Kiawah Island Fishing: The Complete Guide for 2024

Apr 15, 2024 | 9 minute read
Reading Time: 9 minutes

Just a short drive from the bustling streets of Charleston, Kiawah Island emerges as real angler’s getaway. Fishing on Kiawah Island is a serene escape that promises some of the East Coast’s most sought-after species. A world away from city life, the island offers visitors a chance to connect with nature, be it by casting a line or soaking in the beautiful surroundings.

An aerial view of a beach in Kiawah Island, with the Atlantic Ocean crashing in from the right and a sparsely-populated landscape on the left at sunset

Kiawah Island is South Carolina’s shimmering gem. Its beaches, inlets, and one of the East Coast’s most renowned golf courses make it a haven for those eager for a break from the routine. The proximity to Charleston adds to its accessibility as a quick weekend break. But for any passionate angler, Kiawah’s real charm lies in its waters, where an authentic Lowcountry experience awaits.

As we delve deeper into this guide, we’ll unravel the mysteries of Kiawah Island, highlight the top species, and talk about local tips and tricks. Let’s embark on this adventure right away!

Top Kiawah Island Fish Species

The variety of fish species on Kiawah Island isn’t just vast, it’s also diverse. We’re talking a range of both fresh and saltwater creatures. Let’s dive deeper into some of the most iconic fish species of Kiawah, each with its unique flavor, setting, and challenge.

Spotted Seatrout 

A woman in sunglasses, standing on a fishing boat in the inshore waters near Kiawah Island, SC, and holding up a Spotted Seatrout vertically with one hand while holding a fishing rod in the other
Photo courtesy of Keen Eye Charters Inshore/Offshore

In the marshy shallows of Kiawah, near oyster beds and grassy stretches, Spotted Seatrout aren’t just another fish species. Also known as Speckled Trout, these fish offer anglers an exciting game, full of equal challenges and, of course, rewards. But don’t forget to keep a keen eye on size and bag limits – more on that later!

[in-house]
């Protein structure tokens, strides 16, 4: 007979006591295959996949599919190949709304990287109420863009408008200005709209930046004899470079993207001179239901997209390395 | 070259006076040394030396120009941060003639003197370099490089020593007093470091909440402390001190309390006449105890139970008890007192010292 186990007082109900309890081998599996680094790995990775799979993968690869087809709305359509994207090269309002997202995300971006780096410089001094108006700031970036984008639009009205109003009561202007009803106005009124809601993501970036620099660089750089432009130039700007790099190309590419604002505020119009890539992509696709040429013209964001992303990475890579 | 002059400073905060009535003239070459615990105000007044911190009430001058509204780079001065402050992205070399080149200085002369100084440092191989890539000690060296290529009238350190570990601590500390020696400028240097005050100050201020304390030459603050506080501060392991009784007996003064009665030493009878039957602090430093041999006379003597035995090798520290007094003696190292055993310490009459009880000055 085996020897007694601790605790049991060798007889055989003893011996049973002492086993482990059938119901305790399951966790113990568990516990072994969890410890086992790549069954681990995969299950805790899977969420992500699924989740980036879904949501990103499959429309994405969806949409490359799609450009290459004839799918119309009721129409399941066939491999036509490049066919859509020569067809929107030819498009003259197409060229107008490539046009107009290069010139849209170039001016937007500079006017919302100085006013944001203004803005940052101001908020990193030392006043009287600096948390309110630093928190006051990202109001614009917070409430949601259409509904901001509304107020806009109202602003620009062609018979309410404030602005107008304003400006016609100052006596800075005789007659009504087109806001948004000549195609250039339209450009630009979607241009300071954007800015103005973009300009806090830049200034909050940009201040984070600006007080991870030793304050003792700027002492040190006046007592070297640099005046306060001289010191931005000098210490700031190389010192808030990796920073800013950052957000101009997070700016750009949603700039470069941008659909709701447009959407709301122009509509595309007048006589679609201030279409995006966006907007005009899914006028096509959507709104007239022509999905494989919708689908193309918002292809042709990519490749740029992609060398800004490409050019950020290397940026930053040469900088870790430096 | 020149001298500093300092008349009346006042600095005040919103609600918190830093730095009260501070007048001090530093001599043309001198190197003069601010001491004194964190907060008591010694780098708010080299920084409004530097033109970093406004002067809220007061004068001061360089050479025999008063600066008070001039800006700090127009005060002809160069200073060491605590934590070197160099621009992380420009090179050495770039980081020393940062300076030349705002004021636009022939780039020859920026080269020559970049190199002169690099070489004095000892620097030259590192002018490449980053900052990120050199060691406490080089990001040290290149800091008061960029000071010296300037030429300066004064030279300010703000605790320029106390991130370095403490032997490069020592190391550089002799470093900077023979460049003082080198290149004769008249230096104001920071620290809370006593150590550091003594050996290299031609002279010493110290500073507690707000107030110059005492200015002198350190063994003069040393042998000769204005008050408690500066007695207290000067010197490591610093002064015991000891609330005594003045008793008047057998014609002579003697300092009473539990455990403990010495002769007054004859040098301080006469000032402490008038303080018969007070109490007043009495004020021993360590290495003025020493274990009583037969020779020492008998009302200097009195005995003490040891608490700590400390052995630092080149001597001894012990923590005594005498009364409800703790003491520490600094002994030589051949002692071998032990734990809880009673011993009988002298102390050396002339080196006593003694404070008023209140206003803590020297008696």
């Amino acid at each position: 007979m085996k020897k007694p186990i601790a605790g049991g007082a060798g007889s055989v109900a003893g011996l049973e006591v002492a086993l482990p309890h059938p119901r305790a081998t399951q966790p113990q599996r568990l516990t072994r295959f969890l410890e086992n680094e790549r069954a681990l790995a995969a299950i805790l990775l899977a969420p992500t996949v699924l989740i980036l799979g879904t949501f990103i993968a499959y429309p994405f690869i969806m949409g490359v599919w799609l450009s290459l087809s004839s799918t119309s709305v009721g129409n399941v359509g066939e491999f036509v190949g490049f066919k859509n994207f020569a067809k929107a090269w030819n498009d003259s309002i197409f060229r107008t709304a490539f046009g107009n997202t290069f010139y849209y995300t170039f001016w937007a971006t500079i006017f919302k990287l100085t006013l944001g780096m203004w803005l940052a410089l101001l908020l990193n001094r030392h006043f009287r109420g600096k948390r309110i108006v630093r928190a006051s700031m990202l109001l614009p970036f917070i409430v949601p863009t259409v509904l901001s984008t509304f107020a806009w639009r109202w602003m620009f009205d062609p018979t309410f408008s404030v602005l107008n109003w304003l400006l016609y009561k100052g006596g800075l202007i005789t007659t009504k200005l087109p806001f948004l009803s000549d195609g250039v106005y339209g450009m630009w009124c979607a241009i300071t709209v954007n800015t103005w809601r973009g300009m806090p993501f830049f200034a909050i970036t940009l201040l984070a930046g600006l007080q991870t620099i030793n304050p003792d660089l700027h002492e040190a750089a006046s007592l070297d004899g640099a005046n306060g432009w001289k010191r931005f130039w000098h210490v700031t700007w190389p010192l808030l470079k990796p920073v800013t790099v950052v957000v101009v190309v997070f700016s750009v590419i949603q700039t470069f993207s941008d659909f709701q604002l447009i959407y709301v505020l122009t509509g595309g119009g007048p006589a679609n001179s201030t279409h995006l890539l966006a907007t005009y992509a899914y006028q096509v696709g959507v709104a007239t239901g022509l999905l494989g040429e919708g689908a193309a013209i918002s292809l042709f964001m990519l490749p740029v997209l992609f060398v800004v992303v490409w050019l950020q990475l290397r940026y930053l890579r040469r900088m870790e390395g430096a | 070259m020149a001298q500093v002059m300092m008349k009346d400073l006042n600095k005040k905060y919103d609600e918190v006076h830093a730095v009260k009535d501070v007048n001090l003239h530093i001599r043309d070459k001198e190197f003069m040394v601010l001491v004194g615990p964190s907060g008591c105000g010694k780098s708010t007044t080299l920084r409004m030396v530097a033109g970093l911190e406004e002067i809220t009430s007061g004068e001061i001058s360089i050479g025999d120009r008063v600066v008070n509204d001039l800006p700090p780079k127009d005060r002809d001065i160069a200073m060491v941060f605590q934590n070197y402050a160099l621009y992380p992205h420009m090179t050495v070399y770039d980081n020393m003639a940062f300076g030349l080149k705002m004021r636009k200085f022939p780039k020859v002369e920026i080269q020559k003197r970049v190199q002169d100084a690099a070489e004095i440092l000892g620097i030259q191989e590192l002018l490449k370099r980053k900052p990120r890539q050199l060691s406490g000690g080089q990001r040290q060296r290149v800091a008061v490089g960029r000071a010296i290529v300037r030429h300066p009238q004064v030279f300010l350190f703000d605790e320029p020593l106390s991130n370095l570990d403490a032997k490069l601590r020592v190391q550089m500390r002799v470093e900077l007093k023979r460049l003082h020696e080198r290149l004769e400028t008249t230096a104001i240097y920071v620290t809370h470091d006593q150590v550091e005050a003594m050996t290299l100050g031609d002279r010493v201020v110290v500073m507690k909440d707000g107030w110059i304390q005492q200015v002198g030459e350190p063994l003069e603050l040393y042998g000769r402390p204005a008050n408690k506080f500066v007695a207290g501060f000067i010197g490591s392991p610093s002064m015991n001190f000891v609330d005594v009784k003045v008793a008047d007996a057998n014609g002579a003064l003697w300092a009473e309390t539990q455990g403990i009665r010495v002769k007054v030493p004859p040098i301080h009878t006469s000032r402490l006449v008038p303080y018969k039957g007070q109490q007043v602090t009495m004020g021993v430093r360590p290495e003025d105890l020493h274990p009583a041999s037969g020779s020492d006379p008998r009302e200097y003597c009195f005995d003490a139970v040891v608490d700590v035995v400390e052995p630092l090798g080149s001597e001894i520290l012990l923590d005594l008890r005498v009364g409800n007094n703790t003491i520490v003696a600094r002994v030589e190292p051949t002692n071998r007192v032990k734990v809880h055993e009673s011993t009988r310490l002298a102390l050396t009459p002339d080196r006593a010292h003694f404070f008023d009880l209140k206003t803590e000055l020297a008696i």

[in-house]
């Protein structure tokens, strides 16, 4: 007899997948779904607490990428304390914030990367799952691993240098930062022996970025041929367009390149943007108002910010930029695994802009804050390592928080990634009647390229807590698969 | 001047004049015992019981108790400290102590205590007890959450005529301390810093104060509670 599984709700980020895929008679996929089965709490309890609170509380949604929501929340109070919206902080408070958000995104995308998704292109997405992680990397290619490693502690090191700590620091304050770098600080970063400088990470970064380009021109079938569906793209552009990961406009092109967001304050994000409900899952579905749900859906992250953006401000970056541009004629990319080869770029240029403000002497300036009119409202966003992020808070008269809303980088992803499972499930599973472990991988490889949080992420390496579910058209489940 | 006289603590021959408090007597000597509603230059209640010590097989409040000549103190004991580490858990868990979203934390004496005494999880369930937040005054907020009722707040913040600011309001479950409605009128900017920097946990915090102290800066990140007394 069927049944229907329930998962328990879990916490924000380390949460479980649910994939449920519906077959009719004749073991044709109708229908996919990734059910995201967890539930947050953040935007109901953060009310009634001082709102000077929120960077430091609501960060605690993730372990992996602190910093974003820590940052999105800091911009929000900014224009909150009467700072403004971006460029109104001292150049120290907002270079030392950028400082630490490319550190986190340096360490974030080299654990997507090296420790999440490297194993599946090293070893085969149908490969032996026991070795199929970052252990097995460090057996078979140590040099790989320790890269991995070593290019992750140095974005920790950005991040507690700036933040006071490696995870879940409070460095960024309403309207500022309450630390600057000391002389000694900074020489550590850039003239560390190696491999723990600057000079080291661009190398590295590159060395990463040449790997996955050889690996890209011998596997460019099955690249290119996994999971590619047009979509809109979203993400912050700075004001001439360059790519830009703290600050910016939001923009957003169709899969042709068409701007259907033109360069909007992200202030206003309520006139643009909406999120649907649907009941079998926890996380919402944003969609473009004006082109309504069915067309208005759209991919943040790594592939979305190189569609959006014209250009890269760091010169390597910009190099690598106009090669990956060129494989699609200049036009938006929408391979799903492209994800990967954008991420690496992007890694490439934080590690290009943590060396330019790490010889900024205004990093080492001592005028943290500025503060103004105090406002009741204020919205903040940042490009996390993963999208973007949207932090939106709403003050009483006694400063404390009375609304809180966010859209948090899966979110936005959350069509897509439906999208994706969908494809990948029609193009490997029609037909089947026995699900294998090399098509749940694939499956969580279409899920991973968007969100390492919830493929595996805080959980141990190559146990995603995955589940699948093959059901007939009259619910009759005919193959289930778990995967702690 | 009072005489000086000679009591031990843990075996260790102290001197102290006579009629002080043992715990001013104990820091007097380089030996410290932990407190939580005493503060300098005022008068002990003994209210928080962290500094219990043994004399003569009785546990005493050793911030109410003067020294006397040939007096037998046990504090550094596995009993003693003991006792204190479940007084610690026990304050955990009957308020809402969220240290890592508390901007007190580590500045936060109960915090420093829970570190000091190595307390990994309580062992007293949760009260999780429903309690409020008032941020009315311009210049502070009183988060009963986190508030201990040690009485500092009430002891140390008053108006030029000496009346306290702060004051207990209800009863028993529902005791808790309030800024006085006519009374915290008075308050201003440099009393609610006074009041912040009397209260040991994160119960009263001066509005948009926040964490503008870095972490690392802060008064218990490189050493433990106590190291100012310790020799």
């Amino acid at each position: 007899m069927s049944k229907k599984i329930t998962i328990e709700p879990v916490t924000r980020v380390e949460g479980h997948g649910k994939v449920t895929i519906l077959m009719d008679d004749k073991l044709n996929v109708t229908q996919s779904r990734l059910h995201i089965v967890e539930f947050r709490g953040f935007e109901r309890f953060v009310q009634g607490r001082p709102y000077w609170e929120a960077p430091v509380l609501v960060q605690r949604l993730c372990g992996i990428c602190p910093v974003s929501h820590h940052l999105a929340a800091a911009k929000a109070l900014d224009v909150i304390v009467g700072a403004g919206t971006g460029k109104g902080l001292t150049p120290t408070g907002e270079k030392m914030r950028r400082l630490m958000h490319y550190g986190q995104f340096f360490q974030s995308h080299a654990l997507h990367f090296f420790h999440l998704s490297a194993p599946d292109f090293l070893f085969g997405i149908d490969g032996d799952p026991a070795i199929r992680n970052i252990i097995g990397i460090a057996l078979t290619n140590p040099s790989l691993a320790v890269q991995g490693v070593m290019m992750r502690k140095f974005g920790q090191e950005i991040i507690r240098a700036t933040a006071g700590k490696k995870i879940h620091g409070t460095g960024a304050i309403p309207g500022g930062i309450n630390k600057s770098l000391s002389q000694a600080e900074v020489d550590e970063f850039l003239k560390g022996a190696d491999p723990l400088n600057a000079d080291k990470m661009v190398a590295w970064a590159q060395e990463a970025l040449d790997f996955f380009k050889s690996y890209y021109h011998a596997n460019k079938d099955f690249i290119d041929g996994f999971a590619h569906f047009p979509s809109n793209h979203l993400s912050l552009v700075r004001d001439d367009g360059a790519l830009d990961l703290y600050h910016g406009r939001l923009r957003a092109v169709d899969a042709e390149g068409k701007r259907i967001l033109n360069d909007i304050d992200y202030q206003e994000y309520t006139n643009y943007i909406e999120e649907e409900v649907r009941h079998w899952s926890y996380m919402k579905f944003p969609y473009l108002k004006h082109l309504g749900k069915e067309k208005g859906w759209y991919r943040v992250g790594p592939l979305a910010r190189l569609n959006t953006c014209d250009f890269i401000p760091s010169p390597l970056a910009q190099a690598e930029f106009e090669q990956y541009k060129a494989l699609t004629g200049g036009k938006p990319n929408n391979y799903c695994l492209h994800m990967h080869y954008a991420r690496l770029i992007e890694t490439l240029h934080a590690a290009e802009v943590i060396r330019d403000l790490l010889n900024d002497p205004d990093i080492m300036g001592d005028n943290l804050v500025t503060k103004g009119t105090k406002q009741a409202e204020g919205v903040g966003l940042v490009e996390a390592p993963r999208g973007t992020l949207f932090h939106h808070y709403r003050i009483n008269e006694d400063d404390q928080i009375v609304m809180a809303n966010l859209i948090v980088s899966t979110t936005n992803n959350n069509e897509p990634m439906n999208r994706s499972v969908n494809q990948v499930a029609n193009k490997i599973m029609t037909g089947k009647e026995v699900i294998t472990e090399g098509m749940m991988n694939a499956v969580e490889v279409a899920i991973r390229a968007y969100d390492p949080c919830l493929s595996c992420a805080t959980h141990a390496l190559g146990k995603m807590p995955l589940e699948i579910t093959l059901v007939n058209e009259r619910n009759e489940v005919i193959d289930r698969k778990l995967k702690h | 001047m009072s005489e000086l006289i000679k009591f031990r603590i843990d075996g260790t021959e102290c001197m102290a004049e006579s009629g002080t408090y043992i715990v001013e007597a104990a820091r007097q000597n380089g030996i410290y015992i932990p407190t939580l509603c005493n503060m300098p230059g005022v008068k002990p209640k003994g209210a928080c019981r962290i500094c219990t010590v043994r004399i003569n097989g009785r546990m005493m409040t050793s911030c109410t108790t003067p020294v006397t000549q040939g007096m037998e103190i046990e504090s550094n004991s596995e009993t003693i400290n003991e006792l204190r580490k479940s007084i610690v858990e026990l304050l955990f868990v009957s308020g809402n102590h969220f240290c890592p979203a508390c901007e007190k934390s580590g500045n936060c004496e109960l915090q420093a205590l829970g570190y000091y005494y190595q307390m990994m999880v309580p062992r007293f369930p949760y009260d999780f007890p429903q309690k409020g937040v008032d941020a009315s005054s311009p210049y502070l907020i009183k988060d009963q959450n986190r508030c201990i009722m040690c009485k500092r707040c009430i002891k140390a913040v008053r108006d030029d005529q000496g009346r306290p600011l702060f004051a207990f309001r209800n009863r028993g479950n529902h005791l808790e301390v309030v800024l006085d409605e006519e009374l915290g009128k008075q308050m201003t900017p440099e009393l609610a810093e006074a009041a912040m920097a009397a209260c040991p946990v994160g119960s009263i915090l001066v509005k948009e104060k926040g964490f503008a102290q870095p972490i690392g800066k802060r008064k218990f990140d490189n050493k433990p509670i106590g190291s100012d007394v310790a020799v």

Locals use live shrimp or mullet, delicately placed under popping corks, along with soft plastic lures mimicking small bait fish to land Spotted Seatrout. In terms of local records, the island has seen Trout exceeding a remarkable 7 pounds. However, it’s not about the size here – even though it’s a dream for many seasoned anglers to break the record. Land a bucketful and head home with some tasty fish fillets!


A man in a blue shirt and baseball cap holding a Redfish aboard an inshore fishing boat in Kiawah Island on a cloudy day, with a boy looking towards the camera and another man sitting and fishing off the deck of the boat behind him
Photo courtesy of Marlin Dog Marine

The grand Lowcountry Redfish – locally cherished as the Spottail Bass – has left countless anglers spellbound. Reds are easily recognized by their characteristic dark spot on the tail. Talk to locals, and you might hear tales of Spottail Bass weighing over 15 pounds. Sounds inspiring, right?

Redfish are prime inshore targets in the marshes, particularly around submerged structures and oyster mounds. Kiawahans claim that cut bait can be irresistible to them, but soft plastics or live shrimp are just as enticing. This is especially true if you’re sight fishing. Whichever technique you end up using, keep in mind that local regulations set slot limits that everyone needs to follow.